But then it got hot so I would wear shorts and I stopped getting shirts pressed, which truly scandalized some people. And the days were long so I took naps in my office, on the floor. I drank beer and sake at lunch. I started rap battles and joined tea clubs. I didn’t shave very often. I set my own hours often arriving in time for lunch or watching the day break from the sixth floor. Then I started taking portraits of people and performing acts in the lunchroom for my personal amusement. I even got involved in corporate improvement and management initiatives.

I decorated tastefully. Most people do not decorate their offices other than to display a collection of coffee mugs or meaningless certificates awarded at conferences. I mean some folks try but many just work between the four bare, white walls that were "like that" when they arrived. They live among piles of paper, dust, trash, and all the detritus that give off the heuristic that somehow a busy office person is working in here. My “office” was more of a studio or a study than some dumb company work pit. I never used the florescent lights because lamps were a much easier lighting source on the soul (and for the spirit). I had a component stereo system for a while complete with turntable. Clearly my office, my “room,” my world had little to do with the work at hand and more to do with my own sense of personal style and my ambition to not be doing this for the rest my life. People resented this at first but grew to expect the spotless desk, art on the walls (that periodically
changed), and exhibits on the bookshelves. I had toys, gadgets, props, food, teas and a pillow (for naps) in my filing cabinet. What books I did have were largely about design, photography, and art. I never saved work papers because that shit was always backed-up on the servers, 'cuz I’m green like that. People were annoyed or baffled because I didn’t have a wastebasket. But, shit, I had no waste. I only kept like five or six email messages in my inbox (that may have freaked people out the most). I would have actually painted my office a better color than drab, depression-era white but I knew that would lead to (another) discussion with management.

Perhaps my biggest office sin was making this type of work look way too easy (and constantly declaring my intellectual superiority—because that was generally true). I mean I worked hard but I just didn’t let it show and that made people really uncomfortable. Well…I honestly worked hard on occasion, when the task at hand necessitated hard work. But mostly I just skated by on my natural ability to make things work when they needed to work. Kind of like college, I let my natural abilities and charisma do all the heavy lifting. I had other things in mind. Mostly reading articles of interest in the Internet. You know, I have stuff to learn about Descartes, fly fishing, and satellite technology. I answered my phone with a simple, “hello?”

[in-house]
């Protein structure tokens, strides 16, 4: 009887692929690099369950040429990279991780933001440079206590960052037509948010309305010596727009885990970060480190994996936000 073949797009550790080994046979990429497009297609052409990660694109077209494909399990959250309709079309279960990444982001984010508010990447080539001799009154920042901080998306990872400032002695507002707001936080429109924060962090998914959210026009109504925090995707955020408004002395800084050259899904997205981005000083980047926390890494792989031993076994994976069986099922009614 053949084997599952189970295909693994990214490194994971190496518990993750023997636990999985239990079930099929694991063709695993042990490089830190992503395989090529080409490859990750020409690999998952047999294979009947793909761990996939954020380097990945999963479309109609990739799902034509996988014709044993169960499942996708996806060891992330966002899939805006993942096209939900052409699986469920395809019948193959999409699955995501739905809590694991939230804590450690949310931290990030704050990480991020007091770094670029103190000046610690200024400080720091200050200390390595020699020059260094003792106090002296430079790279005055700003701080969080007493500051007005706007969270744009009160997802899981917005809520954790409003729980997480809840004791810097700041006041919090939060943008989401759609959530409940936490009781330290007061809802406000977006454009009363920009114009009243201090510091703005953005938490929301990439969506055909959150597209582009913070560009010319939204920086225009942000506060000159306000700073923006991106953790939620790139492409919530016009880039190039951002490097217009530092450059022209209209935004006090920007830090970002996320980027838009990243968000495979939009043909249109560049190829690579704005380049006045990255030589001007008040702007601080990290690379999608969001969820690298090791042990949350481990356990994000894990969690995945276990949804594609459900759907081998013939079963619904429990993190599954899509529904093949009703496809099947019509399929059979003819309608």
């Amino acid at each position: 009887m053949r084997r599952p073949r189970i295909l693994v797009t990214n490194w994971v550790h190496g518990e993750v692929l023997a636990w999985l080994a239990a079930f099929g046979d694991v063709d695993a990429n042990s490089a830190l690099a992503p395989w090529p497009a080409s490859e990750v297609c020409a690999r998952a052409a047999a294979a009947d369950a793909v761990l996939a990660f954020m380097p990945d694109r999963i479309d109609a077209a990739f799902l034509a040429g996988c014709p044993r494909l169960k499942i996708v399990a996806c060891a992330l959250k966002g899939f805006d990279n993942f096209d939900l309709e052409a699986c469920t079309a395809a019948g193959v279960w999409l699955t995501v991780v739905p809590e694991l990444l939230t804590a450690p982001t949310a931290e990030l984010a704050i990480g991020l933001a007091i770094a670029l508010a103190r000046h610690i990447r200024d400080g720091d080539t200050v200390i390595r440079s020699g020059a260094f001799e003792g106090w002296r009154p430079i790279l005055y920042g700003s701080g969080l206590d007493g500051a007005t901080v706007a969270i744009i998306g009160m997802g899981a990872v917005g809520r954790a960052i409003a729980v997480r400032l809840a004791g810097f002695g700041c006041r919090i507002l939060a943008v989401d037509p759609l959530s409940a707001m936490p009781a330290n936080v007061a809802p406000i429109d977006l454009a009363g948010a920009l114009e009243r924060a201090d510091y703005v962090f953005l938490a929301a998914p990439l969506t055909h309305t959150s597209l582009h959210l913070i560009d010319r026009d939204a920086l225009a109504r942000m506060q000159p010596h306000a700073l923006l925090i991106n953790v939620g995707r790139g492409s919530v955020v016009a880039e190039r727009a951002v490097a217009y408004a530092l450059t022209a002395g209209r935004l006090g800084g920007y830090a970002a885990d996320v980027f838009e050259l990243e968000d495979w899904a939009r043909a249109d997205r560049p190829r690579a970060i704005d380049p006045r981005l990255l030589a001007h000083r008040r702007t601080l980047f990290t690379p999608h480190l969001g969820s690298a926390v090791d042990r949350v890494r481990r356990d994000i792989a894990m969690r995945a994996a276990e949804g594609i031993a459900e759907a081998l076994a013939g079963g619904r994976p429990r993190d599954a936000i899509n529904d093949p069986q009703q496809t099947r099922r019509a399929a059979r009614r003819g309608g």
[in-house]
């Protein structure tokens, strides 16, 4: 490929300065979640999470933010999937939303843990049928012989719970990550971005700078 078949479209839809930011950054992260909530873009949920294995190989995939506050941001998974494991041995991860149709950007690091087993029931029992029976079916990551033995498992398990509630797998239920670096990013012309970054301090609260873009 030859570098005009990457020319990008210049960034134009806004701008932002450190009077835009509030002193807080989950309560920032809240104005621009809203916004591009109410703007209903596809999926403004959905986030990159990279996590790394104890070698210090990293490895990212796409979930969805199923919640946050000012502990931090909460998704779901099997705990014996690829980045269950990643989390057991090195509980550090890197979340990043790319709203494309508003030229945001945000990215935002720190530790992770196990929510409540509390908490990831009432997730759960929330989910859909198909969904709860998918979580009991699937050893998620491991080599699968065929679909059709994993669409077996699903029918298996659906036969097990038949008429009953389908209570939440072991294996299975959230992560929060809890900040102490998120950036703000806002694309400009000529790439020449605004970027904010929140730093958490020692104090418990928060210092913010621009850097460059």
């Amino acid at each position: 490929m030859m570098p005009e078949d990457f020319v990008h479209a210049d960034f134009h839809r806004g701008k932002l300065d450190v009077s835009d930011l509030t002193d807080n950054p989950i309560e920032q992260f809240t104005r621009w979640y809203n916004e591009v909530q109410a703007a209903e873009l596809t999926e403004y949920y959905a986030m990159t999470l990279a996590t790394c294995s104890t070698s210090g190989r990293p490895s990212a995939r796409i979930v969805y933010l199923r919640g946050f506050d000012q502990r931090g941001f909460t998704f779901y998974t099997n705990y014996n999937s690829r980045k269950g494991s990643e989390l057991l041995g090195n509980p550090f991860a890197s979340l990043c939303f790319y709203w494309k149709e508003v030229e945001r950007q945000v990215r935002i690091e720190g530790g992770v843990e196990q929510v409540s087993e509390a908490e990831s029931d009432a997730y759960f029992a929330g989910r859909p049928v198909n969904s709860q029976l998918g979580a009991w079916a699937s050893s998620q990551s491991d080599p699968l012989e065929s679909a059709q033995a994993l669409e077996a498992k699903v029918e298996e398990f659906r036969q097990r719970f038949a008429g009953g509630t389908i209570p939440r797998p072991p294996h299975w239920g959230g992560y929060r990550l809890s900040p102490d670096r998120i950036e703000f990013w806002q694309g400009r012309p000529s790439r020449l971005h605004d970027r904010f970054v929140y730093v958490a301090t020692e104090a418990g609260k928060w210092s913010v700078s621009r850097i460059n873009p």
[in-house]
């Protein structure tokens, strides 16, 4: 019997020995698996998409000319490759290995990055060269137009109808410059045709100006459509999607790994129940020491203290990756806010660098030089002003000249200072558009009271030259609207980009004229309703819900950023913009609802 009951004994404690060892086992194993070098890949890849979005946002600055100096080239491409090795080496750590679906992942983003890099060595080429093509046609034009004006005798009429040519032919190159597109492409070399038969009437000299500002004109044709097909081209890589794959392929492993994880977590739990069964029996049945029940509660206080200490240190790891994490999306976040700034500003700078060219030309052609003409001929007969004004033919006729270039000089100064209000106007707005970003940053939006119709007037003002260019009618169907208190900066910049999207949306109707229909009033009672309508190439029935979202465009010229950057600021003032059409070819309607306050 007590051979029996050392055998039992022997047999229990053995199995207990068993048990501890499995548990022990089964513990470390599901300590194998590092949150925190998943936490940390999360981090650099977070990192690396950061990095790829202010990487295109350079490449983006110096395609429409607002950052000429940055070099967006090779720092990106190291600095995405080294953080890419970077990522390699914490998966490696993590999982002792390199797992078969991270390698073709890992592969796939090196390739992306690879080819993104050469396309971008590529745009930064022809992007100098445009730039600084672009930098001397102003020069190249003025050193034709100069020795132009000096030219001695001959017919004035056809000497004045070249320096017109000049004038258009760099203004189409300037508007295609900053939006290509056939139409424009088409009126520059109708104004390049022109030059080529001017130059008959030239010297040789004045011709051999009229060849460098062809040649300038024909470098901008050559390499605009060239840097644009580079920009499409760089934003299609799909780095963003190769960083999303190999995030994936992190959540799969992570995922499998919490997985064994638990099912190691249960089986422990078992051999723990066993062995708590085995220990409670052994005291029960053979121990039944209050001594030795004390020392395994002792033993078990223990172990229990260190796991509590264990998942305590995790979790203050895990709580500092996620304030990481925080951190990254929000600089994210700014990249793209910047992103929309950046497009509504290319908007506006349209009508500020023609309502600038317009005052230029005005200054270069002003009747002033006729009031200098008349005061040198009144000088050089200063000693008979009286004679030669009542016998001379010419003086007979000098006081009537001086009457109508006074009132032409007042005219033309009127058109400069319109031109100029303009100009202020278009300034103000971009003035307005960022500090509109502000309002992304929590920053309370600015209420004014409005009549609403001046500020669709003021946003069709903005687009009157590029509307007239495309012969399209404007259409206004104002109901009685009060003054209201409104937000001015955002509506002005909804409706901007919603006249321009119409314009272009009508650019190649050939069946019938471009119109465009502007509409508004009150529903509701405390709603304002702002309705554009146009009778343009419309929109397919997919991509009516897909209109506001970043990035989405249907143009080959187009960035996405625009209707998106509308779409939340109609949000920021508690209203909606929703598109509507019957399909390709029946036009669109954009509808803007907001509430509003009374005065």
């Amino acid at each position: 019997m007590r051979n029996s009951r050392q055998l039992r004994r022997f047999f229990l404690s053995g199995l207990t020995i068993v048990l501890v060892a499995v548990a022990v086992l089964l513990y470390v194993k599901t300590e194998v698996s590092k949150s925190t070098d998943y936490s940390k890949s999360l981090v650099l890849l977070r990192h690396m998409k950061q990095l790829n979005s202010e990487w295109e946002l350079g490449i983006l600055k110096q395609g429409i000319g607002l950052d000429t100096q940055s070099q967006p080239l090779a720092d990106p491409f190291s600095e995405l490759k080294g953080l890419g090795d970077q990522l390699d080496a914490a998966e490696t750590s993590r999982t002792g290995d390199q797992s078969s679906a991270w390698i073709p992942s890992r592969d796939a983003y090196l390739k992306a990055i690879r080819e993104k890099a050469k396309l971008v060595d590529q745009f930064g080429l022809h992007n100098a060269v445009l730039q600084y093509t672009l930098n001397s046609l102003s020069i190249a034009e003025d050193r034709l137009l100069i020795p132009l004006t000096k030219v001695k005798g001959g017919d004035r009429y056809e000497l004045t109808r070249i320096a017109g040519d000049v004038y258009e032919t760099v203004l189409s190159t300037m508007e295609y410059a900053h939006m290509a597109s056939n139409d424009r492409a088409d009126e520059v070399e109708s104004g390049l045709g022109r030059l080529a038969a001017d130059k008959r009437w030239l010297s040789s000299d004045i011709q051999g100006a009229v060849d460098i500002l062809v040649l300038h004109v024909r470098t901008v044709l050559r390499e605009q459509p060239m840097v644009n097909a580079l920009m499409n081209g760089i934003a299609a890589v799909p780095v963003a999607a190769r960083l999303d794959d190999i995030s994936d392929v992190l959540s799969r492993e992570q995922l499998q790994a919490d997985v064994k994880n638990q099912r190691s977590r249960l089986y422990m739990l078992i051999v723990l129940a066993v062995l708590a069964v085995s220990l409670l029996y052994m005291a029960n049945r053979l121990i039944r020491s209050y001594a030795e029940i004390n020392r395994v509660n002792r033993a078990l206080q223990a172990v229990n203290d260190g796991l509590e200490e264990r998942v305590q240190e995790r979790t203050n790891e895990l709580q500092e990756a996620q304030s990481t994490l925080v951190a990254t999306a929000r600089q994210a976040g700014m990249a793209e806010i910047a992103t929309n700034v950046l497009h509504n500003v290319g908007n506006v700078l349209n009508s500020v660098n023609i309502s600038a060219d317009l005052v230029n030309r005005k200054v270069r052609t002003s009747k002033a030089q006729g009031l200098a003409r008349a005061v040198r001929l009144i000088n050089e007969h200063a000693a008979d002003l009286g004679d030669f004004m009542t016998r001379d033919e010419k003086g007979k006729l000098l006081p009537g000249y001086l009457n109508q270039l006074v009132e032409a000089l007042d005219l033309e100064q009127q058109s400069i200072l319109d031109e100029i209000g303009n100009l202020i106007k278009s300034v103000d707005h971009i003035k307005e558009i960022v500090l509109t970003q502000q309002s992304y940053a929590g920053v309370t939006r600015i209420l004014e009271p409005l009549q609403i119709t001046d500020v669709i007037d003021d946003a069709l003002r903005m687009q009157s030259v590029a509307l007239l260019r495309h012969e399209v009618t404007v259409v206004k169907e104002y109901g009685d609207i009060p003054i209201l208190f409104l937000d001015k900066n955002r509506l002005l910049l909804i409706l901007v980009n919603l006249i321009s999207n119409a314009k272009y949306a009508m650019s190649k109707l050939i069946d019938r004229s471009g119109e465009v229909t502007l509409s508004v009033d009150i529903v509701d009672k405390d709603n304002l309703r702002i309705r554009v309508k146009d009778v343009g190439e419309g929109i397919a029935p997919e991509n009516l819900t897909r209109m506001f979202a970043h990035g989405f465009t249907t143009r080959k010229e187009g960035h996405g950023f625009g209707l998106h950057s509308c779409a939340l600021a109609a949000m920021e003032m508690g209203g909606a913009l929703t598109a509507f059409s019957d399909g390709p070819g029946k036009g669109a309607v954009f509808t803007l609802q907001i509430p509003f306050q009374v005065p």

Acceptance was complete when it got to a point where people would just visit my workplace studio to simply sit for a minute and soak in the vibe. People would relax and unwind. I'd offer tea or just let them talk. Random people, people whom other people referred would walk right in after a while and sit down. I became the company therapist because as my coworkers soaked the vibe of my zone, they’d also tell me about what was on their minds. First they’d blab about work-related problems until I glossed-over then they’d spill all the issues outside of work that caused them to be who they were or whom they didn't want to be. I knew much about a lot of people. People confided in me. Secrets were safe with me.

My colleagues, junior and senior, would sometimes ask, “Can you do this to my office?” Meaning could I decorate their space just so. And I was always honest with them and I’d tell them, “Yes! Of course! Well, if you were me I could. Decorate your own shabby work hole.” I know it was heart breaking for them but if your therapist isn’t honest, what good is your therapist, right? Some people attempted to imitate or feel emboldened to try their own style thing but their efforts were generally lacking conceptual continuity, without focus, or guiltily insincere (but mostly void of any sense of style). Most people were content to work in these filthy little boxes of self-hate all day, every day. I still can’t understand that.